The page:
Offshore outsourcing: The latest mileposts

Offshore outsourcing: The latest mileposts

Summary: Infosys Technologies reported its fiscal first quarter results on Wednesday and provided a few notable data points on the state of offshore outsourcing. First off, Infosys was dinged a bit by the strength of India's currency, the Rupee vs.

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TOPICS: India
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Infosys Technologies reported its fiscal first quarter results on Wednesday and provided a few notable data points on the state of offshore outsourcing.

First off, Infosys was dinged a bit by the strength of India's currency, the Rupee vs. the U.S. dollar. This development isn't too surprising since the dollar is weaker against most currencies these days. In any case, Infosys had to trim its outlook. For the quarter ending June 30 the company reported earnings of 46 cents a share on revenue of $928 million. Revenue was up 40.6 percent from a year ago.

The upshot for Infosys is that margins get squeezed a bit since it's taking revenue in U.S. dollars in most cases and paying workers in Rupees. While the Rupee situation got a lot of play yesterday Infosys says it has enough wiggle room to manage its profit margins.

Instead of currency worries there were a few notable items that stood out on the Infosys conference call. We'll see if these topics surface again as other offshoring firms such as Wipro report earnings.

Here's a look at some of the offshore outsourcing developments mentioned by Infosys:

North American companies accounted for 62.6 percent of revenue for Infosys with Europe representing 26.8 percent. If Infosys can get its Europe revenue up its Rupee problems will go away quickly. Don't be surprised if Infosys starts pushing for more Europe deals.

By service, development and maintenance accounted for 40 percent of revenue. Package implementation was 18.4 percent of revenue with consulting bringing up the rear at 4.9 percent. Financials services was 36 percent of revenue followed by telecommunications at 22 percent.

Infosys has 509 clients with 285 of them with deals worth $1 million. There are 113 $5 million customers and one customer paying Infosys more than $200 million. Infosys has eight customers paying Infosys more than $8 million.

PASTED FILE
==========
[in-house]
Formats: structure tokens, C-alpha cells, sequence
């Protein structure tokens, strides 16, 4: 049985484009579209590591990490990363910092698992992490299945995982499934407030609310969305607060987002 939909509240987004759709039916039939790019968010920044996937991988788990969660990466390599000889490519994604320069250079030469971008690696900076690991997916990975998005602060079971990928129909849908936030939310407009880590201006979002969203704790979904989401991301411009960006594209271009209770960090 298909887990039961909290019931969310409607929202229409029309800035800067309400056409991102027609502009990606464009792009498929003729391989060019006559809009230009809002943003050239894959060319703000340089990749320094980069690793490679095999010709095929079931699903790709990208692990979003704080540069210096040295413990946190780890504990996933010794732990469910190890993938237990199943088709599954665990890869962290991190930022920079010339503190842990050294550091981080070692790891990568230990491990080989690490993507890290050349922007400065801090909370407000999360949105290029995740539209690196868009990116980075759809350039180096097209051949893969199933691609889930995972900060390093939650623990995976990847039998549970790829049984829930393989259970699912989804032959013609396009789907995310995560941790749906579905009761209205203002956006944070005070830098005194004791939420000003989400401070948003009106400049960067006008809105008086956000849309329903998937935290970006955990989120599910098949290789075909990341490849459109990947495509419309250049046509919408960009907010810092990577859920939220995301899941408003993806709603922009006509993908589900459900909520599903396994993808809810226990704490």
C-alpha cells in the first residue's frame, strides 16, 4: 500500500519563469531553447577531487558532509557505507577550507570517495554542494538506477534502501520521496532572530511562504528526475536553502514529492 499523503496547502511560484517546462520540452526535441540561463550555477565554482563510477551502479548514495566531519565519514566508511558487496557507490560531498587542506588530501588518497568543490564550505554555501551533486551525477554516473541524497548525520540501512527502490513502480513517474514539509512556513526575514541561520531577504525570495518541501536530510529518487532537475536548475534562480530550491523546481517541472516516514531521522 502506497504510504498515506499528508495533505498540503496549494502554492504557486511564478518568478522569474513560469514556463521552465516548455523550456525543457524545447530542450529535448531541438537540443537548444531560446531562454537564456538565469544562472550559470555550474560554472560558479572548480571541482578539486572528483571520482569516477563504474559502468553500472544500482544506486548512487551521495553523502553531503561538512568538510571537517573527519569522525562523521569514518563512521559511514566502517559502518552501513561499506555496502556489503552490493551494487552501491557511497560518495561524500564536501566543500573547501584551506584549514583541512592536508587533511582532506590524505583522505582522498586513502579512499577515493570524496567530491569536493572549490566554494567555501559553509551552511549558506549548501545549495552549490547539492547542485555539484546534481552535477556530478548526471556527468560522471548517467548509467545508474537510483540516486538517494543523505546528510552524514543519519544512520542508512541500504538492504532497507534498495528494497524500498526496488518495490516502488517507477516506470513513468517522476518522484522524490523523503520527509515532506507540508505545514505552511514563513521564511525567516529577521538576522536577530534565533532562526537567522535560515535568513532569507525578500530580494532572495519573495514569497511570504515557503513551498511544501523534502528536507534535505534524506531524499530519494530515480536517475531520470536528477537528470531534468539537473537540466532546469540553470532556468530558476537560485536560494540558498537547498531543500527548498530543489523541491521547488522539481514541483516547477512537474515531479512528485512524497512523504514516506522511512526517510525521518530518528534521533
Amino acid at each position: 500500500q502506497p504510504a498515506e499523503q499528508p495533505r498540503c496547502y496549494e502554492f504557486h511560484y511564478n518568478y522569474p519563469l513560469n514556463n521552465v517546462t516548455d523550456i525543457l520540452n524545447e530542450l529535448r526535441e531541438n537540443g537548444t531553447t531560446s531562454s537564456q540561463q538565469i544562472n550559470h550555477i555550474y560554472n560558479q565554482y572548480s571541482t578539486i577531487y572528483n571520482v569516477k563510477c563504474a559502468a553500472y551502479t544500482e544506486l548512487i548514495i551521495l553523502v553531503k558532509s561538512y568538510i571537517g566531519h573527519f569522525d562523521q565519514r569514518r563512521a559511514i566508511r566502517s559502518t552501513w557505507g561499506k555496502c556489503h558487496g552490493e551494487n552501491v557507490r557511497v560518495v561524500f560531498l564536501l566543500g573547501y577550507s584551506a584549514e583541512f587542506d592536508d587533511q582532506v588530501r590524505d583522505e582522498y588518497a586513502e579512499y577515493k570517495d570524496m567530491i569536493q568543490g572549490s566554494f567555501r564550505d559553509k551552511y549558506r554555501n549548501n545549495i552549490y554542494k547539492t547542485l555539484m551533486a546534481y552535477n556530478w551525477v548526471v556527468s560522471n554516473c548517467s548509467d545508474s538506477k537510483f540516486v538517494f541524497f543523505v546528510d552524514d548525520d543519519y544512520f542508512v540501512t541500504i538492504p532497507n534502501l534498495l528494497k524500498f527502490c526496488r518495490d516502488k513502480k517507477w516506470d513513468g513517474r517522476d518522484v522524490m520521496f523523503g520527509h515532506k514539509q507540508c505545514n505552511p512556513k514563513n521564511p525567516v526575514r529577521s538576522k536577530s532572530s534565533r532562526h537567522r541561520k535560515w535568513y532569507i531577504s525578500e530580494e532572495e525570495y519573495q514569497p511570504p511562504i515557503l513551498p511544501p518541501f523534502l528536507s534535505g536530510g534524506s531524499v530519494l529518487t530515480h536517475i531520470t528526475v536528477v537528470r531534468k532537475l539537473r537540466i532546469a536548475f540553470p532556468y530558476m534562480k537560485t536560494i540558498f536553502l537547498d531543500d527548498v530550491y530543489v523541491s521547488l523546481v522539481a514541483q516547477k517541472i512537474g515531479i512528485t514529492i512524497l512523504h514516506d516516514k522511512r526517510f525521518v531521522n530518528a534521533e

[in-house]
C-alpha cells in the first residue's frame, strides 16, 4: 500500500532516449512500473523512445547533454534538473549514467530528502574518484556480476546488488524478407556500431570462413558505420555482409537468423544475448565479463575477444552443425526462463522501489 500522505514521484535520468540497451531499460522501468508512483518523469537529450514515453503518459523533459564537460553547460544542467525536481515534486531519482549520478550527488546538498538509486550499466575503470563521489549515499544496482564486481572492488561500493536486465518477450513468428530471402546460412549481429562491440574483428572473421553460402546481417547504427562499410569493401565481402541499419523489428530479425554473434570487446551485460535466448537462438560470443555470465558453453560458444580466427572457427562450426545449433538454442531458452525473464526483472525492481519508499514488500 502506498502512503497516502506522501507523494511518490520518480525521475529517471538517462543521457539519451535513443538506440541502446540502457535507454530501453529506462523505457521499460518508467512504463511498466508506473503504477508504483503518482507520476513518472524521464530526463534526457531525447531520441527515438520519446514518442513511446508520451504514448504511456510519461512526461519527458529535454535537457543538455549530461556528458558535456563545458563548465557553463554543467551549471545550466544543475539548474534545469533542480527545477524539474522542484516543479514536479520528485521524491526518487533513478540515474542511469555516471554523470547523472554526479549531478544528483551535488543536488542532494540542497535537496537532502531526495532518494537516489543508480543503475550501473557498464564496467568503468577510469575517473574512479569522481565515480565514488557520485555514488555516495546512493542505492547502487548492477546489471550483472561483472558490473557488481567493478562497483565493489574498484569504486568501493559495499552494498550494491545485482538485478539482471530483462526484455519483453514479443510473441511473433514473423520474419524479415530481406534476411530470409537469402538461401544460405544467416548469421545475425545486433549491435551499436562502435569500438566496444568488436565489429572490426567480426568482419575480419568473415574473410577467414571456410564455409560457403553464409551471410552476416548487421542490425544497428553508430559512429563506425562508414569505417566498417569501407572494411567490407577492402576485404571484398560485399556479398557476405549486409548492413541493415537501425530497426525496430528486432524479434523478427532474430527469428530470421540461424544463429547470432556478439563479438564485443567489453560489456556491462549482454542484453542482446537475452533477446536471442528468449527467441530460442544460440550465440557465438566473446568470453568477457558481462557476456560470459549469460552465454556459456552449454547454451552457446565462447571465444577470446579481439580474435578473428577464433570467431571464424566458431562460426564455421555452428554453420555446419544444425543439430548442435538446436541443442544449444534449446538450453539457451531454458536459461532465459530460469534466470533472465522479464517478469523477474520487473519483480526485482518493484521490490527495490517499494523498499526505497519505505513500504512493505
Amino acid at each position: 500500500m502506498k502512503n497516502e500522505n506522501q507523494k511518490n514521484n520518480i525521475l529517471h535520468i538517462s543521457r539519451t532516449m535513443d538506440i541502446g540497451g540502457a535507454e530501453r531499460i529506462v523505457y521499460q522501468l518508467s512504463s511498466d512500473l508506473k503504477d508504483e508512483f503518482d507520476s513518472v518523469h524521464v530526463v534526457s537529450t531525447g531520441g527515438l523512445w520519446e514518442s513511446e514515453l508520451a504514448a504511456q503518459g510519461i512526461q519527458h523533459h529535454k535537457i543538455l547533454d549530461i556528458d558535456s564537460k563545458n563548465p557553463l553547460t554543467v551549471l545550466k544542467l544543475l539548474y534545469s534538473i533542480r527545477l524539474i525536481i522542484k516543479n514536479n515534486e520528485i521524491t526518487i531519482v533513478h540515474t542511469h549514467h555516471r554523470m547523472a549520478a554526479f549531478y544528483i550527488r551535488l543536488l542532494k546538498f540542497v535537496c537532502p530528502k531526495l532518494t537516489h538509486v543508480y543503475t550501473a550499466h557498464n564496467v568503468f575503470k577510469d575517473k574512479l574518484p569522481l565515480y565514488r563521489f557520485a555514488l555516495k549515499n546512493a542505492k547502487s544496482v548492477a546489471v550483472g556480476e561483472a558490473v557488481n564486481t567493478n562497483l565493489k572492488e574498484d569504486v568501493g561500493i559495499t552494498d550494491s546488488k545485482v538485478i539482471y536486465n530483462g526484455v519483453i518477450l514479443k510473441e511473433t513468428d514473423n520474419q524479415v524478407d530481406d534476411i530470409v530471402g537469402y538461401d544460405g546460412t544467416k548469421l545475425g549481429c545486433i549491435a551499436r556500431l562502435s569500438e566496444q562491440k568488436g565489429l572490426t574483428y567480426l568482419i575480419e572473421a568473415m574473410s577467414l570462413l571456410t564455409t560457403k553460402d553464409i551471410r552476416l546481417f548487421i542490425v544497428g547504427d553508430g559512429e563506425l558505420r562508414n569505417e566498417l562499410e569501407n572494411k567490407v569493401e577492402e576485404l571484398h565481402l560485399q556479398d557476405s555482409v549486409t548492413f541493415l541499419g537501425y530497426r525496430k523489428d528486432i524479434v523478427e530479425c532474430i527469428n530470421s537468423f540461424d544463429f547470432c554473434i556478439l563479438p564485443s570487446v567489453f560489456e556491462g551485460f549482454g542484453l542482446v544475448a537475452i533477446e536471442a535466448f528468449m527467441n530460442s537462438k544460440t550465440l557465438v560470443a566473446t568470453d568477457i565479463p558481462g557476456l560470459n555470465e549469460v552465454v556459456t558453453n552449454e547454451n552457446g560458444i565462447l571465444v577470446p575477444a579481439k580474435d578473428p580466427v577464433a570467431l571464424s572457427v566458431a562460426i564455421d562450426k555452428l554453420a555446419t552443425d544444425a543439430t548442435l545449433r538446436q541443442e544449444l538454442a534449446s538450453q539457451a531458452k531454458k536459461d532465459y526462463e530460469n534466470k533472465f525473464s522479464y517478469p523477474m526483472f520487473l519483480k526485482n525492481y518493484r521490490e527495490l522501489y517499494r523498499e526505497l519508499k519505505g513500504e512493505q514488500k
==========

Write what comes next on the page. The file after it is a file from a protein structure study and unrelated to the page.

More work is being conducted on customer sites. Here's what CEO S. Gopalakrishnan had to say about the on site/offshore mix when asked.

"Regarding your question about what is the ideal onsite/offshore ratio. So around 50% is the ideal onsite/offshore ratio because you still need to remember that we have tax breaks in India and we have significant benefits because of that. I think when 2009 comes, 2010 comes, as some of the centers we have in India come off the tax holiday, then we need to look at what is the ideal onsite/offshore mix because today the significant driver will be based on the tax holiday we have.

Having said that, we are constantly looking at our business mix. Some of the services like enterprise solutions, even though they have a higher onsite content, today they're running at around 38%, 39% onsite, the margins are actually better than the company average. So we play around with that and that’s one of the levers we have in order to offset the rupee appreciation and the impact on margins. So we are leveraging our services mix in order to maintain our margin.

And some of the faster growing services are services like consulting, package implementation, et cetera., which have a slightly higher consulting, of course, is almost all onsite and the package implementation, as I said, is about 39%, 40% onsite."

Captives (offshore sites wholly owned by companies) aren't doing well.

Gopalakrishnan said:

Generally, captives are not doing so well in India. Forrester have put out a report that said 60% of the captives are actually not meeting its goals, have not given the value benefit expected. Costs are higher. Attrition is very high, etcetera. So, generally, captives are not actually doing that well.